Food Safety

How the IoT Is Making Food Supplies Safer

Underwriters now use the Internet of Things to help determine whether their agriculture and supermarket clients have adequate processes in place.
By: | July 27, 2017 • 6 min read

The Internet of Things is improving transparency within the food supply chain — from farm production, to monitoring processing and shipping, to determining food quality on grocery store shelves and even in home refrigerators.

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“IoT is becoming increasingly important, especially within the food supply chain, as consumers want to learn more from farm to fork,” said Shaun Kirby, a director at Cisco Consulting Services in San Jose.

“IoT helps companies collect and track information to address issues in a timely manner, such as problems that could cause foodborne illnesses.”

Cisco, in conjunction with Penelope S.p.A. and NTT DATA, helped the Barilla Group implement a platform called Safety for Food, enabling consumers to trace the production chain for the ingredients in their food. Powered by ValueGo® software, consumers scan a QR code on the back of products to access a website that tells the story of the specific batch of the product they bought — from where the ingredients were grown to how the product arrived on the store shelf.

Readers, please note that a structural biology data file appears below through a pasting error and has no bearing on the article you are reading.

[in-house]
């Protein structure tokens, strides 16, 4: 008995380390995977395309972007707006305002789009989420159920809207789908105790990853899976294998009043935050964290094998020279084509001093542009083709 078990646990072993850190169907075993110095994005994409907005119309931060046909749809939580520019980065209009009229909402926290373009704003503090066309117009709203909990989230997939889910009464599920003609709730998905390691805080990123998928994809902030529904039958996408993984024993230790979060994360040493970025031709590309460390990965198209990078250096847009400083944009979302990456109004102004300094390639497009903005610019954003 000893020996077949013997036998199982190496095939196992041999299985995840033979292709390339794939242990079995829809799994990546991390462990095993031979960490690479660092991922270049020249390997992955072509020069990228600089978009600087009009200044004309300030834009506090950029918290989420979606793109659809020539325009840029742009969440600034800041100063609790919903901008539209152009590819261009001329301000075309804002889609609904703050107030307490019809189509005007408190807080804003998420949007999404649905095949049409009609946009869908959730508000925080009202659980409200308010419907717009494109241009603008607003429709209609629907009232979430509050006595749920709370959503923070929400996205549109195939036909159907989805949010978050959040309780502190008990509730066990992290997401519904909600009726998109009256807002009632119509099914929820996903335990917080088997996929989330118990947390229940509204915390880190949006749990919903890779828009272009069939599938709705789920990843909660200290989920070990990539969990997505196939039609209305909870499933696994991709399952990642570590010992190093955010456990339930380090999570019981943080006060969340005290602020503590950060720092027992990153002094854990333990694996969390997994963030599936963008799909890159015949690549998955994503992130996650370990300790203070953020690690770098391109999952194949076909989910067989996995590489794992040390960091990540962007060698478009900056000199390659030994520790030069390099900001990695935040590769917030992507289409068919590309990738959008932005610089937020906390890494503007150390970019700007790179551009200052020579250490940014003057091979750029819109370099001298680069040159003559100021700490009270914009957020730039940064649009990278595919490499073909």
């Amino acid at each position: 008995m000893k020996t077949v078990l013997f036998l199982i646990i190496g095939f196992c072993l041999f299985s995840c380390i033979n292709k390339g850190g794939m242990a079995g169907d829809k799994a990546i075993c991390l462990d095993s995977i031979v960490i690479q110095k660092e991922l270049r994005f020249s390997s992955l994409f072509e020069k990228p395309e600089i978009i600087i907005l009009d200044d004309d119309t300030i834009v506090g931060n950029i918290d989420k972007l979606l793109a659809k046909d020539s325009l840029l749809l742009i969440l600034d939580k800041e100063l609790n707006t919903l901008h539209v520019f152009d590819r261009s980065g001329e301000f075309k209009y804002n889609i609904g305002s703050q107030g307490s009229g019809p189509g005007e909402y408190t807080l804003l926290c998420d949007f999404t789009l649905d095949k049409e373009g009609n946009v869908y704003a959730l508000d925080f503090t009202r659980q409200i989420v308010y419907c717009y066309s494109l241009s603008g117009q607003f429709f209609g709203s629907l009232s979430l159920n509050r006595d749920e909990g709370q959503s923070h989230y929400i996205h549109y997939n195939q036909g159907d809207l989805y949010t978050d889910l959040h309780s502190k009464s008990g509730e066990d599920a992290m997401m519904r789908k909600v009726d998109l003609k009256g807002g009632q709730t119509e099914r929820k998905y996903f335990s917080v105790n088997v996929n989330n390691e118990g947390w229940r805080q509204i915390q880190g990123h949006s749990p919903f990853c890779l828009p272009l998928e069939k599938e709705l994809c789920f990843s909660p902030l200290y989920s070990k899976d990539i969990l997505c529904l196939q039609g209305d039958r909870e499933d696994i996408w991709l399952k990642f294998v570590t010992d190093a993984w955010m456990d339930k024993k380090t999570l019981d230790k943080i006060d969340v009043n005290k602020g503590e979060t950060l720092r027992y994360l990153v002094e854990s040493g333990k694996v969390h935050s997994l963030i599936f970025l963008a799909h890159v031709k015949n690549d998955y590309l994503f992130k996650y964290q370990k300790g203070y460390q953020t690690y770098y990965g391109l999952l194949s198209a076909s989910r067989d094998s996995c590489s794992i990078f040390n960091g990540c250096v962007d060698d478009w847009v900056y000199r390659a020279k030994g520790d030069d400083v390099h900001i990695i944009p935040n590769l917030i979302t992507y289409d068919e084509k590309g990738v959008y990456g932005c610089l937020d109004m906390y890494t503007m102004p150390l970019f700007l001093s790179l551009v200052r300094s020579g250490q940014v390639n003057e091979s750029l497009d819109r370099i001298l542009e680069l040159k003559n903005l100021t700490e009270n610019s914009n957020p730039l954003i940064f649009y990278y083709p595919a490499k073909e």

More companies are using “fog computing” in the field to analyze data from IoT devices faster, Kirby said. For example, a sensor on a truck could catch a dip in temperature, transmit the information to the cloud and take local action to correct the situation, he said.

“Fog computing enables companies to make more intelligent decisions at the edge, where devices are very low cost and constrained, or the actions can be coordinated at higher levels on [the] cloud.”

Richard Bladek, national underwriting manager of food and beverage, Starr Companies

Other devices include ethylene gas sensors that detect produce spoilage on trucks, in warehouses or on grocery shelves, and hyperspectral cameras that detect light reflected from foods to determine whether they’ve gone off, Kirby said.

“These applications could one day be used throughout the supply chain, but right now, they are large and expensive to install, so they’re better suited for large centralized facilities,” he said. “As the sensors become more commoditized, they will become smaller and less expensive, so they can be used downstream within the supply chain.”

Cisco’s experts are watching the development of a new infrared spectrometer for consumer use. It’s a pocket-sized device that conducts chemical spectrum analysis on almost any product, Kirby said.